Teitell says the thought of detecting cancer at its earliest cellular stages is exciting, but whether the technology will work as a diagnostic tool remains to be seen (or heard). He doesn't want to oversell the idea: "It could turn out that all these signals will be such a mishmash that we won't be able to clearly identify one from the other."
Gimzewski hopes the work will have a practical application, but he's thrilled as much by the hunt as the catch. "Whatever the outcome," he says, "I'm primarily driven by curiosity and excitement at the phenomenon of cellular motion—what inspired nature to create such a mechanism and to really understand in depth what these beautiful sounds mean." The mere possibility that he's discovered a new characteristic of cells, with all the intriguing questions that raises, is, he says, "already more than enough of a gift."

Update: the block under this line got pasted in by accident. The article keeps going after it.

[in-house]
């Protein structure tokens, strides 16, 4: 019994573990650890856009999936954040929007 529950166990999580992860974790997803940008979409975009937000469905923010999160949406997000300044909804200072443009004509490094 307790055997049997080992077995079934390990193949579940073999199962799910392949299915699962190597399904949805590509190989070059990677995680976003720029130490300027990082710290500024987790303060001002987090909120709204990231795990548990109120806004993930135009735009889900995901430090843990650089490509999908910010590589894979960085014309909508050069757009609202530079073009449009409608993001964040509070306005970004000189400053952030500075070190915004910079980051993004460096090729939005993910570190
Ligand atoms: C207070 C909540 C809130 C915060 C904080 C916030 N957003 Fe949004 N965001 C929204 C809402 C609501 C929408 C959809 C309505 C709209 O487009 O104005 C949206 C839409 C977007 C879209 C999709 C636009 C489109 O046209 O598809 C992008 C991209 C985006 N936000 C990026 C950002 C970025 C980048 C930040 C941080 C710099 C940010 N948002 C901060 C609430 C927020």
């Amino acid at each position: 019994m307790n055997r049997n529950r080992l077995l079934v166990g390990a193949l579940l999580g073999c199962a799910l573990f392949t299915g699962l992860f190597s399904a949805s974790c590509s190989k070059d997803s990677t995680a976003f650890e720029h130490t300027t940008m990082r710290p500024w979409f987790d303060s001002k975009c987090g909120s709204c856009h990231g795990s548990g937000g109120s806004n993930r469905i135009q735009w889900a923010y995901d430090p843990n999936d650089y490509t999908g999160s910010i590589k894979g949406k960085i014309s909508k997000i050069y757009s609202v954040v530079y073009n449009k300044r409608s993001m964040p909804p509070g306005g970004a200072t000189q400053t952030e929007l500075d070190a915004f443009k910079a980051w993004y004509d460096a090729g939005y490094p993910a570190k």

3) Cold Fusion Back From the Dead
U.S. Energy Department gives true believers a new hearing
JUSTIN MULLINS, IEEE Spectrum, September, 2004http://www.spectrum.ieee.org/WEBONLY/resource/sep04/0904nfus.html
Later this month, the U.S. Department of Energy will receive a report from a panel of experts on the prospects for cold fusion—the supposed generation of thermonuclear energy using tabletop apparatus. It's an extraordinary reversal of fortune: more than a few heads turned earlier this year when James Decker, the deputy director of the DOE's Office of Science, announced that he was initiating the review of cold fusion science. Back in November 1989, it had been the department's own investigation that determined the evidence behind cold fusion was unconvincing. Clearly, something important has changed to grab the department's attention now.